UAMS also sees an advantage to putting clinical offices off campus. Getting from point A to point B on UAMS' main campus is "complicated," Fendley said (though the hospital is working on ways to alleviate that). Taking "primary care, patient education, early diagnosis and treatment out to the community — that fits better outside of main campus than it does here," he said.
UAMS also plans to open a small primary care clinic in rented space on Chenal after the first of the year. But Fendley says "competition didn't play a role for us" in its plans to expand, and he expects the payer mix to be the same out west as it is now — 40 percent Medicare, 30 percent private pay, about 20 percent Medicaid and the rest uncompensated.
Fendley said UAMS has been planning a westward expansion since 2004. With population declining in the southern and eastern parts of the city but rising by double digits in the west, "it makes sense to us we ought to be placed where we can be attractive."
St. Vincent's Richard said the family practice clinic it operates on Rahling Road will move to its new medical campus, which is southwest of the Promenade at Chenal. An urgent care center to problems that don't rise to emergency room needs will be open after hours and on weekends. In spring, a satellite of the Longevity Center will open at the West Little Rock campus, and an ambulatory surgery center and radiology out-patient services will be added later in 2012. More services will be added over time; the hospital has been talking to cardiologists about "their future desires to more closely align," said Jonathan Timmis, chief strategy officer at St. Vincent Health System. Such hospital-doctor partnerships are expected to increase as reforms in Medicare reimbursement and other payments are enacted.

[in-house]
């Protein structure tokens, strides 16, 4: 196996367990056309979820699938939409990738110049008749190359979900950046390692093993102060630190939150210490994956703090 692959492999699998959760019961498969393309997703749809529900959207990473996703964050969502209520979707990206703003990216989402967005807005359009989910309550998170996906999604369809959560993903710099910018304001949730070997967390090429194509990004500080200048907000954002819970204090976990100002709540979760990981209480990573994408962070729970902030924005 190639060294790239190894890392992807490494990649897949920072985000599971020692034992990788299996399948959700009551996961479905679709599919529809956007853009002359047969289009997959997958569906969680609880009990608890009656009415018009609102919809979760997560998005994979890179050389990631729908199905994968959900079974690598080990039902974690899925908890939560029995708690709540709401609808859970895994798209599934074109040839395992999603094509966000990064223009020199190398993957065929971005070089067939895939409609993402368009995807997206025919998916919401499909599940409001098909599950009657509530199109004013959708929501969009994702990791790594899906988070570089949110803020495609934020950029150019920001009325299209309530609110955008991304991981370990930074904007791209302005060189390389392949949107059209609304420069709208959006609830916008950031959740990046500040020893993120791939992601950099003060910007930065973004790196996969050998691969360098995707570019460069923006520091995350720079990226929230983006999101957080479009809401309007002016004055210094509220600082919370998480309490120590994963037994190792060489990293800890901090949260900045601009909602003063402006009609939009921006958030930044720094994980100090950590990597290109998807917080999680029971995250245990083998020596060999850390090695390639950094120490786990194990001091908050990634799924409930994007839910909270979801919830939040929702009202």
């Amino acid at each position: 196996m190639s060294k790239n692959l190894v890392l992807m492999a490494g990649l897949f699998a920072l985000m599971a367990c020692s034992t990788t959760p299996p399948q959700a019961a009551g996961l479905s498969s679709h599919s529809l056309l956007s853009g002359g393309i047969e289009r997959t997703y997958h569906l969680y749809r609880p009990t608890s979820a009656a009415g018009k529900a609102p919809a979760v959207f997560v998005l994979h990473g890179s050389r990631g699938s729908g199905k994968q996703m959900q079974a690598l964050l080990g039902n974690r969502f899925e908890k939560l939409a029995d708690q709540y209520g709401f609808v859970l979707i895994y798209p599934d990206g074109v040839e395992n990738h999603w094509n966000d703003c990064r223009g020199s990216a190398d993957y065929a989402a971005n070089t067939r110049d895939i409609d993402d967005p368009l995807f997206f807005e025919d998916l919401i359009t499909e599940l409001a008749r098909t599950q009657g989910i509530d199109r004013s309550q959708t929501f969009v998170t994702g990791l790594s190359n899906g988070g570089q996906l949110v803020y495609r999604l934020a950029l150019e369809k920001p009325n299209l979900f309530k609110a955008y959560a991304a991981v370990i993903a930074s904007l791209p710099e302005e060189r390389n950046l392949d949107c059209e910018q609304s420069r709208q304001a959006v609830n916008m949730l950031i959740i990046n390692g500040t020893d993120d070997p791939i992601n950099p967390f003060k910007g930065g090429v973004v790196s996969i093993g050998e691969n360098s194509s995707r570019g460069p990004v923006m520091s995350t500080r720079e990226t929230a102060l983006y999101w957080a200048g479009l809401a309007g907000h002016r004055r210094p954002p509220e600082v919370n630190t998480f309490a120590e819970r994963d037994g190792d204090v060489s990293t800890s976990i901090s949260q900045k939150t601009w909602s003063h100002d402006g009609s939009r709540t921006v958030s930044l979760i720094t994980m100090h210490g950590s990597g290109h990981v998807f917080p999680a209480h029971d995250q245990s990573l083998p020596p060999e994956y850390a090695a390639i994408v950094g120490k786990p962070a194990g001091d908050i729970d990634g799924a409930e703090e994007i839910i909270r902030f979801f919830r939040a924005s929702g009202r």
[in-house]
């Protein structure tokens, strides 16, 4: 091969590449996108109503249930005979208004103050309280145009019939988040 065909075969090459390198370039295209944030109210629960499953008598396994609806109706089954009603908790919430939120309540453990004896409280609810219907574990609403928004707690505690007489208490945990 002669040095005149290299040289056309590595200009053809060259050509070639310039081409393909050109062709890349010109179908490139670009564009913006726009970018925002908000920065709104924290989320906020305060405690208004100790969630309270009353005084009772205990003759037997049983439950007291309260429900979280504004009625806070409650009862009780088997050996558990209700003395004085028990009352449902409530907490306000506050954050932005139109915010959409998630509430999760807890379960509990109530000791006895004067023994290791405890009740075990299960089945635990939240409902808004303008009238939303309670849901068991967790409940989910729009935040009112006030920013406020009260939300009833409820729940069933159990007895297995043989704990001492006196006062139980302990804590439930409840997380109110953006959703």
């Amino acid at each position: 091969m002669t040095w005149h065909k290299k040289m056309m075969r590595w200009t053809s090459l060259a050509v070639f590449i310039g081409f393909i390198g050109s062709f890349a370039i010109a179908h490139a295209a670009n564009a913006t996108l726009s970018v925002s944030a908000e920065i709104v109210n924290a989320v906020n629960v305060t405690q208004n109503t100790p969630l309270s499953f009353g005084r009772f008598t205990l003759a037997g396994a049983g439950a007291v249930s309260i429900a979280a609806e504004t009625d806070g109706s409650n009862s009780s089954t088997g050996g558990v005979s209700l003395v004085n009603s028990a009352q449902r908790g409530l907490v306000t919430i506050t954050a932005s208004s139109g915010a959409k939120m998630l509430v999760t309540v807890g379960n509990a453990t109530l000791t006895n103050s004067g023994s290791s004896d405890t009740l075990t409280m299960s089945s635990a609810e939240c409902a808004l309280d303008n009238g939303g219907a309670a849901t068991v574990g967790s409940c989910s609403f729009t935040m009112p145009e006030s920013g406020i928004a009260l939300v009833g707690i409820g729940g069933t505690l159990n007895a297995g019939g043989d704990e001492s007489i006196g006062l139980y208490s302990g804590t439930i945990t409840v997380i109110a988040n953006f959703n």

Because St. Vincent posted a loss of $26 million at the end of its fiscal year last year, its investment of $47 million in the western campus has raised some questions. Richard said last year's loss was due to an accounting entry that wrote off St. Vincent's investment in Doctor's Hospital building, which St. Vincent will exit in June of next year.
The hundreds of thousands of newly insured that the health care reform act would theoretically create didn't figure much into St. Vincent's plans, Richard said, and Baptist Health said the same.
Baptist has been eyeing the acreage it bought — the land is opposite the Walmart at Chenal and Hwy. 10 — for 10 years, CEO Russell Harrington said. Baptist paid $7.9 million for the land in June. Harrington said a study Baptist Health had showing that the land was "the best location on the west side of town" created "urgency" to purchase the land.
Though Baptist Health, the third largest private employer in Arkansas, could build a hospital out there, Harrington said, it's more likely to be the location of "an array of different types" of clinical services.